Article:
They kept their promise to each other and won scholarships to the same college with the idea that they would always be a couple. Now 20, each is more mature and less tortured by the insecurities of adolescence. They have found classes that interest them and teachers who are eager to mentor them. Joel continues to be somewhat shy, moody, and introverted. He doesn’t think he needs close friends. Myra, he says, is all he wants and needs.
But Myra has started to look around. For the first time she is making friends with other young women. She had never thought of herself as a “joiner” but new friends have pulled her into a club for women in science that she loves. Guys are asking her to hang out because they find her intelligent and funny. Because her brain is still plastic and developing, Myra’s new experiences are shaping her brain in new ways. Her prefrontal cortex is probably developing faster and with more complexity than Joel’s, regulating her emotions and causing her to interpret their relationship differently.
Myra now realizes that the choice for a partner she made at 15 might not be the choice she’d make now. What she once thought of as exciting about Joel now strikes her as immature. While she once thought their exclusivity made them special, she now finds it isolating. She feels sad and bad about it. After all, they’ve been through a lot together for 5 important years. Being a couple protected them both from having to deal with the usual turmoil of teenage dating and provided a kind of security. But while Joel was once a safe harbor, he now feels like a barrier to new experiences, new people, and new possibilities.
I’ve known dozens of young couples like them over the years. Growing up doesn’t reliably happen in sync. Two people who thought they were soulmates at 15 or 16 may gradually grow apart as both nature and experience shape them into separate young adults with different tastes, ambitions, and values. Sometimes the boy grows up first; sometimes the girl. It doesn’t matter. The one who wants to branch out feels guilty; the one left behind feels betrayed. They start to fight. They accuse and excuse. Often they go through several rounds of trying to rekindle the passion only to find that either the spark is damped way down or it’s not enough to keep them together. Both are mystified about where the love that had been so all-consuming went.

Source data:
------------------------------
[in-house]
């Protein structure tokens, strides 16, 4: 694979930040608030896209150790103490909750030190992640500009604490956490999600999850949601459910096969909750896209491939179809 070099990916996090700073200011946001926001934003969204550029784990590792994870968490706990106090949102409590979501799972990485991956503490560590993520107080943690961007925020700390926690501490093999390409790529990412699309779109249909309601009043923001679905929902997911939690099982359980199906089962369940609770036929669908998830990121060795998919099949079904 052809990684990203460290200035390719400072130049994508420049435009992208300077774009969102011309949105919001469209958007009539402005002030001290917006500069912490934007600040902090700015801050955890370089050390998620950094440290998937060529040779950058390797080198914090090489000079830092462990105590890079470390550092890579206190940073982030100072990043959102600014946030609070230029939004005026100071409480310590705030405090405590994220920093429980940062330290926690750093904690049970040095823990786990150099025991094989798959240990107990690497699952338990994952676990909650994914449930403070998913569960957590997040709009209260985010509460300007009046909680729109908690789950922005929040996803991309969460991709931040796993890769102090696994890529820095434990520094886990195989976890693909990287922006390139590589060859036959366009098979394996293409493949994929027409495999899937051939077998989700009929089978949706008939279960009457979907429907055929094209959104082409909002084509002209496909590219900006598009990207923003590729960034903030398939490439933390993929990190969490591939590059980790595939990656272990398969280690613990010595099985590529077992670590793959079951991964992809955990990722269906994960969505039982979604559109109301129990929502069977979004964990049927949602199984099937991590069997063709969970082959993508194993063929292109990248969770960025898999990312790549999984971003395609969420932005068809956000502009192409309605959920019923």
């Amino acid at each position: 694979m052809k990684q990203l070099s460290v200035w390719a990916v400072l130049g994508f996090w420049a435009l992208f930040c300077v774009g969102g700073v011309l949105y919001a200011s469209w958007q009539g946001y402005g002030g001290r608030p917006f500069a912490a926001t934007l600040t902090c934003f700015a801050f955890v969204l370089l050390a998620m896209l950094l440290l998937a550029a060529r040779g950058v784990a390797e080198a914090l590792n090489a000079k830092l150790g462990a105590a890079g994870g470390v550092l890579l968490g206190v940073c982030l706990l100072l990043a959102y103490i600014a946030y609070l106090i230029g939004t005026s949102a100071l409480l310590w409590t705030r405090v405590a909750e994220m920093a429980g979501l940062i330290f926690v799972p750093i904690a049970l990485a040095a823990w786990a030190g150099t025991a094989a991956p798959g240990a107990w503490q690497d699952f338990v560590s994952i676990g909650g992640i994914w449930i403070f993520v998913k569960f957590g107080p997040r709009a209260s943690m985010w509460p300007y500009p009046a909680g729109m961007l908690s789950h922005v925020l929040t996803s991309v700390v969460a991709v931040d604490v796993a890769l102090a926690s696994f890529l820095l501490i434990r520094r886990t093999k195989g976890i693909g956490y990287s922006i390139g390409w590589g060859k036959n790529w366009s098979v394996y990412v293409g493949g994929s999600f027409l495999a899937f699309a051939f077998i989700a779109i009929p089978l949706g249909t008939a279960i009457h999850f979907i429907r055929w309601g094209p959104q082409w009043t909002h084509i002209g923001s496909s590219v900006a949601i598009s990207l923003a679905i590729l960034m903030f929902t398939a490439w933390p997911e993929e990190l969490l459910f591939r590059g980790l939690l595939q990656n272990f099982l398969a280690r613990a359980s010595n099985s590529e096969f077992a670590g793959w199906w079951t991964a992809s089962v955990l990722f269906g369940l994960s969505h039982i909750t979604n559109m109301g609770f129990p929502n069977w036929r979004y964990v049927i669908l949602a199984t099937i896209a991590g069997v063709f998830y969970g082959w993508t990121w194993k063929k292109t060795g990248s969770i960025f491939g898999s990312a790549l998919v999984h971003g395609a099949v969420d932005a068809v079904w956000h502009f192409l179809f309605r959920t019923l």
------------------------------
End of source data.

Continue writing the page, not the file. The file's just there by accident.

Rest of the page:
What will happen in the saga of Joel and Myra remains to be seen. After all, Joel’s brain is also growing and changing. Sometimes, things do level out and couples like them rediscover each other and are able to create a relationship based on new and different grounds. More often, each moves on and looks for a relationship that is based on far more sophisticated factors than adolescent attraction. If that’s what happens, I hope someone helps them understand that there probably isn’t anything wrong with either of them. They have just entered a new developmental stage where growing up sometimes, maybe even most times, means growing apart. They are now ready to make new choices based on who they’ve become rather than who they once were.
Hartwell-Walker, M. (2010). Where Did the Love Go? Growing Up and Growing Apart. Psych Central. Retrieved on July 30, 2014, from http://psychcentral.com/lib/where-did-the-love-go-growing-up-and-growing-apart/0003153
Last reviewed: By John M. Grohol, Psy.D. on 30 Jan 2013
Published on PsychCentral.com. All rights reserved.